When the promos for the new Bachelor spinoff series Listen To Your Heart first began airing, many fans were skeptical. What was this new Bachelor singing show, and why was it taking up so much screen time during Peter Weber’s season? Well, now that Clare Crawley’s Bachelorette season is postponed indefinitely, Hannah Brown has stopped quarantining with Tyler Cameron, and the fate of 2020’s Bachelor in Paradise season remains uncertain, this fledgling new series is suddenly the hottest ticket in Bachelor Nation. And, according to the series’ host Chris Harrison, the series — whose proper name is The Bachelor Presents: Listen To Your Heart — may even be fully integrated into the Bachelor-verse at large. That’s right, we could see these singers take their tunes to Paradise (if it ever happens).
“Just having met all of these people and watching them evolve, I could easily see some of them ending up on the beach in Paradise or maybe it doesn’t work out and they end up coming onto The Bachelor or Bachelorette. I could easily see the worlds colliding like they tend to do with our franchise,” Harrison tells Refinery29 via video chat on April 8, because Chris Harrison, too, is taking his meetings online these days (yes, he’s wearing a suit like it’s rose ceremony night). He makes sure to note that no decisions have been made about Paradise. “There is no eligibility. There are no rules to love. If you can find it, if we think someone's right or fits, then why not?”
Of course there is one person who might count as ineligible for all future Bachelor Nation endeavors: former Bachelorette contestant Jed Wyatt, the singer who came to the show with a girlfriend back home, only to propose to the lead. While many fans have joked that Listen To Your Heart sounds like Wyatt’s dream, Harrison is quick to note that the show probably isn’t for him.
“This may have been the perfect show for him, although again, he still could not have come on with a girlfriend. That's the whole point. You need to be single. I guess that would have been a big hurdle to get over,” says Harrison with a laugh. “No offense to Jed, but these are legitimate musicians from all across the spectrum. We have people that came from their church choirs, people that have a Broadway background, people who have been grinding in Nashville for years and have never made it. We have one of the guys who made it pretty far on American Idol.”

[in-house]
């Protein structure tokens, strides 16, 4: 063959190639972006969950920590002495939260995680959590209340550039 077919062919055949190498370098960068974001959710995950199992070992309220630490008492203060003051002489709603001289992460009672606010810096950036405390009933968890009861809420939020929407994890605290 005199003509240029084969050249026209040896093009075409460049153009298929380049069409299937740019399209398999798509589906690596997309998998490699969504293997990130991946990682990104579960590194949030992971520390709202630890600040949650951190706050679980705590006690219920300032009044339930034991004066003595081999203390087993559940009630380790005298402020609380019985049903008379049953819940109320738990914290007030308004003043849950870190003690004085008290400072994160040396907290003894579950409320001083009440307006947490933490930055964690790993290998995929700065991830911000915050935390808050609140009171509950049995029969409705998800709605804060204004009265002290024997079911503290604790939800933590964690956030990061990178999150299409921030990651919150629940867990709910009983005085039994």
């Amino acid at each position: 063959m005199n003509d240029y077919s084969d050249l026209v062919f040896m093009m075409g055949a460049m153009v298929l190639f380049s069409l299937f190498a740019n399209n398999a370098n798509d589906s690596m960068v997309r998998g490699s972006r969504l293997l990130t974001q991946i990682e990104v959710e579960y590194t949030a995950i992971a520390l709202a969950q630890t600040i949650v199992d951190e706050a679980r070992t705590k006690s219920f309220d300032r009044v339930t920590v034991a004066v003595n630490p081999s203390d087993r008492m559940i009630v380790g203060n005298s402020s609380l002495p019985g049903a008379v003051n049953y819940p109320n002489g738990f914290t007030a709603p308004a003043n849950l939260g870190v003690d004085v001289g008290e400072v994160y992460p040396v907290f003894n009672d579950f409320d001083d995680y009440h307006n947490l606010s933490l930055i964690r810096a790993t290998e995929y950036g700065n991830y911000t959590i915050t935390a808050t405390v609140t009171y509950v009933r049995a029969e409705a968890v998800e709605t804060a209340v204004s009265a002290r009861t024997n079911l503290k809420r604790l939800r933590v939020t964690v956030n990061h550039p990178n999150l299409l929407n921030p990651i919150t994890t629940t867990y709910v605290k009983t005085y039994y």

"No offense to Jed, but these are legitimate musicians from all across the spectrum."
Music aside, the setup of this whole thing seems more like Paradise with guitars than American Idol with romance. The premise has bachelorettes and bachelors roaming around a huge Spanish-style compound, making connections and hoping for date cards. Each week, there’s a rose ceremony in which either men or women are handing out roses, and just like in Paradise, whoever doesn’t get a rose goes home. It’s basically the exact same format as everyone’s favorite beach-bound Bachelor-palooza, except these contestants aren’t part of an existing network of TV veterans. They’re fresh to the game, and since they’re all songwriters, sensitivities run deep. It may be just six weeks, but Harrison says the series will move fast.
“The Bachelor and Bachelorette does break you down emotionally and you are kind of exposed, but when you put people on that level and then make them perform on stage and expose them that way, there was this whole other level of emotion and vulnerability,” explains Harrison. “You really get close quickly when you're going through this.”
The host also points out that because its format mirrors Paradise, there’s more of a chance for all these newbies to find their niches in Bachelor Nation. There won’t be traditional Bachelor-style villains, though there will be multifaceted dramas that play out much like they do on the beach.
“There's somebody in the house that's going to speak to you, and that's one of the things that Bachelor in Paradise is good at. You may not feel that connection with Ashley. I that you do with Demi or vice versa,” says Harrison, before acknowledging the real question we all have: “So will there be villains? Yes, but maybe not the traditional Bachelor-type villain.”
It certainly appears that this new Bachelor Nation spinoff has the potential to feed into Paradise (maybe they can all share stories from Stagecoach). But Harrison cautions from getting our hopes up just yet.
“I'm nervous. I'm a little bit scared until I wake up Tuesday morning and I get the ratings,” he says. “Hopefully they'll give us the benefit of the doubt and sample this, and then they're going to quickly fall in love with it. But TV's a fickle beast. You just don't know.”